Rabat – If anything has stood out from the recent avalanche of alarming reports for Algeria-Morocco ties, it is that Morocco is Algeria’s favorite punching bag.
“I have the honor to inform you that the kingdom of Morocco is adopting a new strategy,” Algeria’s foreign affairs minister Sabir Boukadoum wrote earlier this month in a letter to the Algerian minister for higher education.
Underlining Boukadoum’s “administrative notice” was a visceral condemnation of the adoption of an undivided Moroccan map by a number of international actors. In its insatiable desire to subjugate and dominate, Boukadoum wrote, Morocco is putting together the final touches of its “expansionist” plans. Morocco’s “map diplomacy” should be opposed and crushed, he concluded.
But for all its vehemence, Boukadoum’s letter was almost friendly when compared to what other Algerian officials have said of Morocco in the past few weeks. After all, launching into hissing tirades when talking about Morocco has become a rite of passage for representatives of the Algerian regime.
Since its independence in 1962, we are told, Algeria has unflaggingly stood up to Morocco for the rights and dignity of the “Sahrawi people.” Now, however, the stakes are supposedly higher: The world, or rather North Africa, is counting on a righteous and brave Algeria to thwart the corrosive influence, and “zionist” plots, of Morocco and its new Israeli friends.
“Algeria is undoubtedly Israel’s primary target,” Algerian ambassador Noureddine Djoudi wrote in February, presenting the recent Morocco-Israel rapprochement as an indirect declaration of war on Algeria. Unable to directly confront Algeria, he appeared to suggest, Israel and the Makhzen are resorting to infiltrating the country, intoxicating its public debates by sponsoring disingenuous protests for democracy.
“All is set to destroy Algeria, the Maghreb’s last bastion of the defense of oppressed peoples.” In Djoudi’s myopic world, the Algerian Hirak is most probably a Moroccan-Israeli attempt to discredit and eventually depose an impeccably democratic regime.
Enough is enough
Diversion and third-worldist grandstanding have long been two of the strongest suits of the Algerian regime. Algiers’ notorious obsession with Morocco is a key part of the country’s toolkit.
In this sense, Djoudi’s priggish nostalgio-triumphalism can be categorized among recent events that seem to have carried the longstanding Algiers-Rabat regional rivalry to unusual heights.
Implied in the hubristic assertions and undisguised contempt for Morocco is the abiding conviction, assiduously cultivated among those who set the tone of Algeria’s public discourse, that Morocco is the natural ally of all the forces conspiring against the greatness of Algeria.
But even as this clearly shows that Morocco is a fixed star in Algeria officials’ strategic firmament, the eternal villain to dispose of, Djoudi’s overheated imagination of the Makhzen’s “fourth generation war” against Algeria was by no means the apogee of the widening rift between Algiers and Rabat.
It was, if anything, only one of the many opening salvos in what seems to be a new phase of the digital warfare between the two neighbors.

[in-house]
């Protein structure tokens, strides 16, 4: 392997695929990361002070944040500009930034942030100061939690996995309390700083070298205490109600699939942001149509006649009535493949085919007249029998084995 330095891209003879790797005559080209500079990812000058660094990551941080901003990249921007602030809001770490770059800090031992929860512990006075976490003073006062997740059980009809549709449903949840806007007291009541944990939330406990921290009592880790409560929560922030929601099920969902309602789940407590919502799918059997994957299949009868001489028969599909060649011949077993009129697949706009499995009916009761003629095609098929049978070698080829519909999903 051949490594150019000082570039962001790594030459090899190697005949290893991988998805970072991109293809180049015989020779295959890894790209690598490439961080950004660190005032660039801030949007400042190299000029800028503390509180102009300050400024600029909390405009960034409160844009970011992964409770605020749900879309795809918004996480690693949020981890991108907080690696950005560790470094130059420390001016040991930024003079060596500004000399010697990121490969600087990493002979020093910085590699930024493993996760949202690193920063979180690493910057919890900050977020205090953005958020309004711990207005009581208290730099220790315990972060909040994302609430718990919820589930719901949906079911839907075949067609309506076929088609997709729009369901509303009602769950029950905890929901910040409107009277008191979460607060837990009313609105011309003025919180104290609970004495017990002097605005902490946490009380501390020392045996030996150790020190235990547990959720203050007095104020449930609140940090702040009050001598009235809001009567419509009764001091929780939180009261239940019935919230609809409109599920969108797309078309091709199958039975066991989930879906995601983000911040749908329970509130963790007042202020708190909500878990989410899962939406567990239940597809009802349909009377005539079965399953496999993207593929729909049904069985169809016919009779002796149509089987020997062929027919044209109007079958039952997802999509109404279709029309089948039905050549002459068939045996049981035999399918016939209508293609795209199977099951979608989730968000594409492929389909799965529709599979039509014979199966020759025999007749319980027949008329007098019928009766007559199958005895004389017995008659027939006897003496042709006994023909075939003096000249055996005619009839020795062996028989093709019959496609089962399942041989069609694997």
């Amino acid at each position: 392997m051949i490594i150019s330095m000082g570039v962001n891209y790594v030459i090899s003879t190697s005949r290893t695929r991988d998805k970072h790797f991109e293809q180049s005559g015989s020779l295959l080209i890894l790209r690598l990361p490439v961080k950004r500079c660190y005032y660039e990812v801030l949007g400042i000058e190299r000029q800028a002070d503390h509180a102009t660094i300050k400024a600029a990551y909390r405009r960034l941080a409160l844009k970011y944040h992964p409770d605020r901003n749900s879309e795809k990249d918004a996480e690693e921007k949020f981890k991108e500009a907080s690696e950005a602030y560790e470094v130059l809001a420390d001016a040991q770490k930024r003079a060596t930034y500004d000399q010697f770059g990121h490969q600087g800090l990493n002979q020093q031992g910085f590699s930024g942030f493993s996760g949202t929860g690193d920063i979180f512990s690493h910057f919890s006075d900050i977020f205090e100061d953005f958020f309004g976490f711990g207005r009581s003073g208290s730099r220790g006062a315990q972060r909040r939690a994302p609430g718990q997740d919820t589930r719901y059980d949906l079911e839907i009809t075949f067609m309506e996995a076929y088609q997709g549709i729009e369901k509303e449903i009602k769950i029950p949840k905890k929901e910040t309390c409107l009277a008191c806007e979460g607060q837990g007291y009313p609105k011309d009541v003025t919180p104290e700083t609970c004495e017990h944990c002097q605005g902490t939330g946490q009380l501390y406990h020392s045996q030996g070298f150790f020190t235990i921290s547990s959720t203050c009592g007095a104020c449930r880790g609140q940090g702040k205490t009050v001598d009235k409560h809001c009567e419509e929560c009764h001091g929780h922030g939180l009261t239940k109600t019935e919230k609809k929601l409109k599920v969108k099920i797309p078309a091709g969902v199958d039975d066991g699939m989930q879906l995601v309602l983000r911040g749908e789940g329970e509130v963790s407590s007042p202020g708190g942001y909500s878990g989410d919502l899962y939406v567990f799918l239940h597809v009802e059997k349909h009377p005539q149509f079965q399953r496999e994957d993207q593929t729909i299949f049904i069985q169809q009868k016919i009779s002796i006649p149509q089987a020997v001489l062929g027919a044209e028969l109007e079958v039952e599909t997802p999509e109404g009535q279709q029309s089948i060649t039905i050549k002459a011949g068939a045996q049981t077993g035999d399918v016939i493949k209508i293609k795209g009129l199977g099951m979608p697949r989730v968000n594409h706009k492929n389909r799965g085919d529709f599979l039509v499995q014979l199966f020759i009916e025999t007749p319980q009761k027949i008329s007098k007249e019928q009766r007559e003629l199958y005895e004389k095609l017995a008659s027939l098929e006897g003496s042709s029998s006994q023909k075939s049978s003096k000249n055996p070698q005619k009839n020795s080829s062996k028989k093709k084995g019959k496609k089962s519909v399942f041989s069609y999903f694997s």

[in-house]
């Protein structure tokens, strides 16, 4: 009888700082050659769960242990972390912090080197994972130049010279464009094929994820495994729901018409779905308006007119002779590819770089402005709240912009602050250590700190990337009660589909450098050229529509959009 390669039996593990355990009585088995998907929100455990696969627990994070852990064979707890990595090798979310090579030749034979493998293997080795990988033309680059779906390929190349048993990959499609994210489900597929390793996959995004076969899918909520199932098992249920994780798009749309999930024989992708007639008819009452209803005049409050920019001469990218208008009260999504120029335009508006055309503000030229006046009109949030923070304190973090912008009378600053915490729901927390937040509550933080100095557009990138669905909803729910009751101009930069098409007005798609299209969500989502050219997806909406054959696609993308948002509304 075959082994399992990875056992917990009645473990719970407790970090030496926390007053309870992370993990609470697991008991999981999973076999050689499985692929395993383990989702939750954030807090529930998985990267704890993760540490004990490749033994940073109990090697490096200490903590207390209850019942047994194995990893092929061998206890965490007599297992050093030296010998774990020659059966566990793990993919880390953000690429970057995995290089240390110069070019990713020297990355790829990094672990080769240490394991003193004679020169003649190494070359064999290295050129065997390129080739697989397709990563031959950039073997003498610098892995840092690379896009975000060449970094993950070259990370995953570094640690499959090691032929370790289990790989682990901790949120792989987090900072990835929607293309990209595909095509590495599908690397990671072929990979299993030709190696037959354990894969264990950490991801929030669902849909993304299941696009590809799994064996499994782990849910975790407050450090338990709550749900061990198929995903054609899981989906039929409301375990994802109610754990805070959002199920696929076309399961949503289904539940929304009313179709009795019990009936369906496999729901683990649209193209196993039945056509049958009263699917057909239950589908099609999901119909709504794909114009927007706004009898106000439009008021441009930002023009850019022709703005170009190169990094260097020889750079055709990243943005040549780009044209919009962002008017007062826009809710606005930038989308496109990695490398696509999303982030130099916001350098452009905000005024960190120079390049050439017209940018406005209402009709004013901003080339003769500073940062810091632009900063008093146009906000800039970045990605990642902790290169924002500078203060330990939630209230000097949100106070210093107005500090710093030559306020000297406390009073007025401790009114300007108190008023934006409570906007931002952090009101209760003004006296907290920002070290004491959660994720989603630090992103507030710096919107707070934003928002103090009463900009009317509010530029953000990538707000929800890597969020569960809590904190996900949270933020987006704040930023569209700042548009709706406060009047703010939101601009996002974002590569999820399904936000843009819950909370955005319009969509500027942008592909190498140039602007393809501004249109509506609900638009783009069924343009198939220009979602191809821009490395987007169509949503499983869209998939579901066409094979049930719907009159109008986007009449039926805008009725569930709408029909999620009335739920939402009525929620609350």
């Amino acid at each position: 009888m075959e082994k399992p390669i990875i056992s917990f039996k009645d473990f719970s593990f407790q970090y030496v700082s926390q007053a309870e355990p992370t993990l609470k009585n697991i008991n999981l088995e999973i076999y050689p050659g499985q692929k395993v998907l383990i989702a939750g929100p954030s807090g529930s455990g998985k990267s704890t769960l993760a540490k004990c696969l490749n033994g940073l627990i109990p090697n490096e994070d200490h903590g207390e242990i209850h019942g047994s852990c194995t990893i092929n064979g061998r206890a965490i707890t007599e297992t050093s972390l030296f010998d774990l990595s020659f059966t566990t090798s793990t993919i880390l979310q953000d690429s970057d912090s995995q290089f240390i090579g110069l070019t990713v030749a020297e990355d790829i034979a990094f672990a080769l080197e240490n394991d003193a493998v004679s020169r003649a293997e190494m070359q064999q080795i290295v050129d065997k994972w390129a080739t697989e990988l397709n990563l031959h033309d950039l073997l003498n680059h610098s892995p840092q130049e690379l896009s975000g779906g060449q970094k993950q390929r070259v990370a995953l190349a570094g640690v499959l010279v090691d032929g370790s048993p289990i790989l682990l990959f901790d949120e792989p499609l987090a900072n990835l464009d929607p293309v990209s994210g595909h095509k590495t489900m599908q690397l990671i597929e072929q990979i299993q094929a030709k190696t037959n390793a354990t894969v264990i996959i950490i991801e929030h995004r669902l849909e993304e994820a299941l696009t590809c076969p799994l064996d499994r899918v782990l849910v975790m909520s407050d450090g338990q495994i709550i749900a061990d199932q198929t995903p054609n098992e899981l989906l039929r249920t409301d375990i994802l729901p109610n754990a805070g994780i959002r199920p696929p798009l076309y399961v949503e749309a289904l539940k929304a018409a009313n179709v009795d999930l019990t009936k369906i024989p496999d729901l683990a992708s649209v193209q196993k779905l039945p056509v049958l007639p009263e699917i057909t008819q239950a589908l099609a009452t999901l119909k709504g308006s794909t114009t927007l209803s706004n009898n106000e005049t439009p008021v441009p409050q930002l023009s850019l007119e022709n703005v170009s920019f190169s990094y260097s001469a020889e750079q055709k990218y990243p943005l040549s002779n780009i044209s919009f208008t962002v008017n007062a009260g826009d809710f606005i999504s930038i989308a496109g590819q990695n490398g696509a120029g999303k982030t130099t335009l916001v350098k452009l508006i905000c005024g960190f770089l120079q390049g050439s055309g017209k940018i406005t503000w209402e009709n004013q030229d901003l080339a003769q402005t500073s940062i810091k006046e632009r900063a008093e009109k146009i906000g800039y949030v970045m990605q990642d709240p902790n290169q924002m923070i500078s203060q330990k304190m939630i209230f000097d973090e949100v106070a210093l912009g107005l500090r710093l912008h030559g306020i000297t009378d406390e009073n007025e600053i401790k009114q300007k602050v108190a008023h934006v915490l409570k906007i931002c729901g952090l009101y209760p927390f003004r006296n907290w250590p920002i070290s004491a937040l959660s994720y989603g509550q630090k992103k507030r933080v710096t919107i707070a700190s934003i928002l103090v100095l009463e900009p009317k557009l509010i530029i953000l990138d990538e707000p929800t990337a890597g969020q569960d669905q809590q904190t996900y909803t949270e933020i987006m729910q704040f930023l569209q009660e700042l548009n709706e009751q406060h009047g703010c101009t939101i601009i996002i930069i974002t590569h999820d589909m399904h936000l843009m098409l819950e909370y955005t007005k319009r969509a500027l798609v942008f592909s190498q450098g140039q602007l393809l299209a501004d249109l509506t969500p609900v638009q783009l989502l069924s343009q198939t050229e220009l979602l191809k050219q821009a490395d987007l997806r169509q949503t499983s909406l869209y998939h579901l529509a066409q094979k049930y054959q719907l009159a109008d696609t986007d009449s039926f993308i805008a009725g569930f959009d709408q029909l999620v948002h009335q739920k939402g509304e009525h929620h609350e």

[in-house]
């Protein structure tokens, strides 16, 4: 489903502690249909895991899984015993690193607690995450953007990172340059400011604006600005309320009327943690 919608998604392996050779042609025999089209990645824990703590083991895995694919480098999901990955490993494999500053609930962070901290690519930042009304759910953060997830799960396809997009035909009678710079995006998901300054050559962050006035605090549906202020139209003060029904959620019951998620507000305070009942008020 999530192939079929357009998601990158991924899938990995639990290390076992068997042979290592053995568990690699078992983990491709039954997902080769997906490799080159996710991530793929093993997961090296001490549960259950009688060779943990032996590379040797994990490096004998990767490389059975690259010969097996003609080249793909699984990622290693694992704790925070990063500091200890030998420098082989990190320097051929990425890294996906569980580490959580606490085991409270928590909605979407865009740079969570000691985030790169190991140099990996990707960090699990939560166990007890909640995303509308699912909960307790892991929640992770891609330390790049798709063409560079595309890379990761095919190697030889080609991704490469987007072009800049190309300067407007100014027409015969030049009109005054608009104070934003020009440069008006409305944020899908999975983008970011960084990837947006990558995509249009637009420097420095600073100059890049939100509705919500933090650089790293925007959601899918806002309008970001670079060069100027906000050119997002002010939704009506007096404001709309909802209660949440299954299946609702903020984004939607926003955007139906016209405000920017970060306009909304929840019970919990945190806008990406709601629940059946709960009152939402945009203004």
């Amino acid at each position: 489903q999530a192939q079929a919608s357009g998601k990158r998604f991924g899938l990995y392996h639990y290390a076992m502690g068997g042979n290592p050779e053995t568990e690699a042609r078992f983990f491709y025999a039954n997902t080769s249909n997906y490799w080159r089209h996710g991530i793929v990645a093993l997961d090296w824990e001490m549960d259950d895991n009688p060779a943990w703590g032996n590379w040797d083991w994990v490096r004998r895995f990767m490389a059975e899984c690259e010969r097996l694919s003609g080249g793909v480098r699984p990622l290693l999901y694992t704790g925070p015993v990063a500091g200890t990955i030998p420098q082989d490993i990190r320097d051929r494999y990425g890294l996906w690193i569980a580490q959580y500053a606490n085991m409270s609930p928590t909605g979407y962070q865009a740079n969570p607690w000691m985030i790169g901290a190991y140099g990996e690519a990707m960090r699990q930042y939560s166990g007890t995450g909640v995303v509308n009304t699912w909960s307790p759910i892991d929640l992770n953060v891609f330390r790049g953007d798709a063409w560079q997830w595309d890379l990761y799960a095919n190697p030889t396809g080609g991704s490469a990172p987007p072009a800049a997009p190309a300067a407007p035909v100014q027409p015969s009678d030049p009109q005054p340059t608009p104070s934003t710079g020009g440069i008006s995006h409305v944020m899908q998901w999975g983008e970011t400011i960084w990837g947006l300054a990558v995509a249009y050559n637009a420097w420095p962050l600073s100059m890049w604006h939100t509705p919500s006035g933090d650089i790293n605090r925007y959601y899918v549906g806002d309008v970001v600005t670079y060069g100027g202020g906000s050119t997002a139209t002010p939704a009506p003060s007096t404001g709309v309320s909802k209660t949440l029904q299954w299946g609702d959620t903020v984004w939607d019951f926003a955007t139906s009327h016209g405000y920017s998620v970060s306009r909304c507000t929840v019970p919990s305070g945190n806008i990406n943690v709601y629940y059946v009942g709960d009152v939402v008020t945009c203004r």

The other, much more noted opening shots in this new information war took place when an Algerian television channel known to be in the good graces of Algeria’s military establishment unleashed unprecedented opprobrium on an institution Moroccans consider sacred.
When Echourouk presented Morocco’s King in effigy as part of a comedic television show, Moroccans saw in the outlet’s unvarnished attempt to ridicule Morocco’s monarch, pictured as a muppet-like puppet, the ultimate act of provocation.
While Moroccans have grown accustomed to the Algerian regime’s relentless Morocco-bashing and the Algerian media’s bad-faith coverage of their country, Echourouk’s audacity was just too much.
Within hours of the airing of the television show, “the King is a red line” was furiously trending on Moroccan social media. In the melee, there have been suggestions that Rabat should consider responding in kind to Algeria’s “intolerable” and “sacrilegious” provocations.
For the first group populating this camp, Morocco ought to give Algeria a taste of its own medicine by intervening in Algerian internal matters in support of movements of political dissent, including those harboring separatist aspirations.
The second, more measured cohort, contends that Rabat should just sever ties with Algeria and put an end to a decades-long pretense of diplomatic relations with a neighbor that revels in anti-Moroccan sentiments. To be sure, recent developments have lent rather solid credence to the thesis that cutting ties with Algeria is a long overdue decision for Rabat.
But while Moroccans’ frustration with Algiers’ relentless Morocco-bashing is warranted, there is a valid argument to be made that the demand for a sand-in-the-line riposte now prevailing in many Moroccan circles may only, somewhat weirdly, give the Algerian regime an uncanny sense of mission accomplished.
Social psychologists have long established that haters, or bullies, can seldom be reasoned with. They find their very merriment and raison d’etre is, quite simply, in hating or bullying.